Chris Walker is Ignorant

If you want to lecture the French on “economic reform”, it pays to have some knowledge of French economic history. If you insist on doing so despite knowing nothing, “Big Mouth Strikes Again” is not a good headline. Of course, it could be some downtrodden sub-editor’s revenge.

Anyway, Chris Walker writes in today’s Independent that Nicolas Sarkozy is “committed to privatisation, and many of the Mitterand legacy stakes are to be addressed, such as Renault, Safran, EDF, and Air France”. Renault was nationalised by Charles de Gaulle in 1945, as punishment for allegedly collaborating with the German occupier. This is not a legacy of François Mitterand, at least not one he’d admit to. EDF is also a creation of De Gaulle, or more importantly the technocrats who ran it and the Communist minister Marcel Paul. It is hard to find an argument that cheap power is a net loss for French industry. Air France has been semi-nationalised as long as it has existed.

Walker also repeats the content-free mantra that “a Thatcherite-style purge and return to free markets has not happened in France in the 25 years since” Mitterand – well, something. Mitterand came to power in 1981, 26 years ago, swung around to the franc fort in 1983, 24 years ago, went into cohabitation in 1986 with the Right, who forced him to privatise many of his nationalisations, won the Presidency again in 1988, won back the National Assembly…but on the way, French heavy industry went through a pretty grinding restructuring process, with tens of thousands of jobs lost. The whole coal industry was shut down. The French also invested heavily in the remaining big industries, which is why they can build trains and space rockets and mobile phone networks and we can’t.

Walker demonstrably knows nothing about France. However, he is an expert.

Book Review: “European Integration 1950-2003: Superstate or New Market Economy?”

Once upon a time, there was a large, intellectually hegemonic, somewhat totalising ideology rooted in a heterodox school of economics. Its advocates proposed to make massive changes to the structure of society and claimed that only such a revolutionary realignment could alleviate the contradictions and failures of the existing order and save the world from stagnation and misery. They claimed that their programme would produce immediate results, and that the only reason it wasn’t immediately implemented was because entrenched interests were manipulating the public against them.

Ultimately, advocates of these principles did gain power in many places and were able to implement elements of their programme. Some came to power through revolutions of various kinds that granted them the near-dictatorial powers they needed to make the changes they believed necessary. Others were able to convince electorates and even elites that theirs was the way of the future. They turned public dissatisfaction to their advantage, especially during economic downturns when people were willing to turn to new solutions and elites feared that the masses would turn against them.

And, they had some arguable successes, but no unambiguous ones. In some places, particularly those where effectively unlimited power had shifted to them, they often maintained highly inequitable regimes which grew harder and harder to justify, faced ever growing public disaffection, and turned to more oppressive and manipulative means to sustain control. This undermined their movement, but despite the best efforts of their enemies was not quite able to kill it off.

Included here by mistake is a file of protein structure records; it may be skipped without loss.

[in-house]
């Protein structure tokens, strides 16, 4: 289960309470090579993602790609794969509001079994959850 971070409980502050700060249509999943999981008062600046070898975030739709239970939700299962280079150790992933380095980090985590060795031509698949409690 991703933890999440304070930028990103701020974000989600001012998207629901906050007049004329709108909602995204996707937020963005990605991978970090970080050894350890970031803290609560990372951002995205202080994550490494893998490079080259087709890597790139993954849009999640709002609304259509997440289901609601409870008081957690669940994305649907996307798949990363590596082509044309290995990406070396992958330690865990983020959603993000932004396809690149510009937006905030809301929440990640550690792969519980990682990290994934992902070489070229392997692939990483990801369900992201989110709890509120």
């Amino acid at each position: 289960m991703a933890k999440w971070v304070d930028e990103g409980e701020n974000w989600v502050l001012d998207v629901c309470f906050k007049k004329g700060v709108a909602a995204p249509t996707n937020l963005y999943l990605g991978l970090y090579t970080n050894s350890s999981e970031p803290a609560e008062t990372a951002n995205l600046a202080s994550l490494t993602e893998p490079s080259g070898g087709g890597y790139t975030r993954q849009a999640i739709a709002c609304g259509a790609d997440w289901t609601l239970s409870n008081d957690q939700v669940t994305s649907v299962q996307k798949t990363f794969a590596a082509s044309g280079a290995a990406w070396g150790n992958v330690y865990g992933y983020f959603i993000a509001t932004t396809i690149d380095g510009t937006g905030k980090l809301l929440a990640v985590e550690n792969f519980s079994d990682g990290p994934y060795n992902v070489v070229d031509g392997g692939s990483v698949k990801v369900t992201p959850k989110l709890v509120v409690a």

In states where more democratic methods had been used, the need to compromise with established interests and to sustain public consent forced them to accept measures often contrary to their initial programme. Their ideological identity tended to shift over time as winning elections grew more important than ideological purity and as the drawbacks of real power became apparent. Actually being held responsible for results forced many members of this tradition to accept their enemies’ interests as at least partially legitimate, and compelled them to less radical legislative programmes.

In some of those nations, these radical parties became increasingly manipulative and difficult to distinguish from their former enemies. But, in a few places, the necessary dilution of their programme brought about an ideological synthesis that appeared successful, and this success in turn showed that the radical programmes they had once advocated were perhaps unnecessary. In the end, ideology had no real hold on them, and the models and methods that seemed to work became the political and economic programme that they were identified with. Their former allies who operated more dictatorial regimes were easily repudiated.

But others were unable to accept that option. They included dissidents who had been burned by the growing authoritarianism of their own failed revolutions, or who were simply unable to accept that their early ideological purity had become superfluous. They were isolated and powerless, only able to function in the states where their former allies had become moderates, leaving them without meaningful public support. They fumed at the world’s unwillingness to go the way they wanted, and increasingly recast the history of the world in terms of their own ideological predispositions. The past became, in their minds, an unending conflict between an ideologically pure vanguard and scheming established interests, a story of their courageous champions betrayed by back-sliding traitors. Ultimately, the world moved on and these radicals virtually disappeared outside of intellectually protected milieux like privately-funded think tanks and universities.

Of course, by the now the astute reader will have recognised that I am talking about the history of neoliberalism.
Continue reading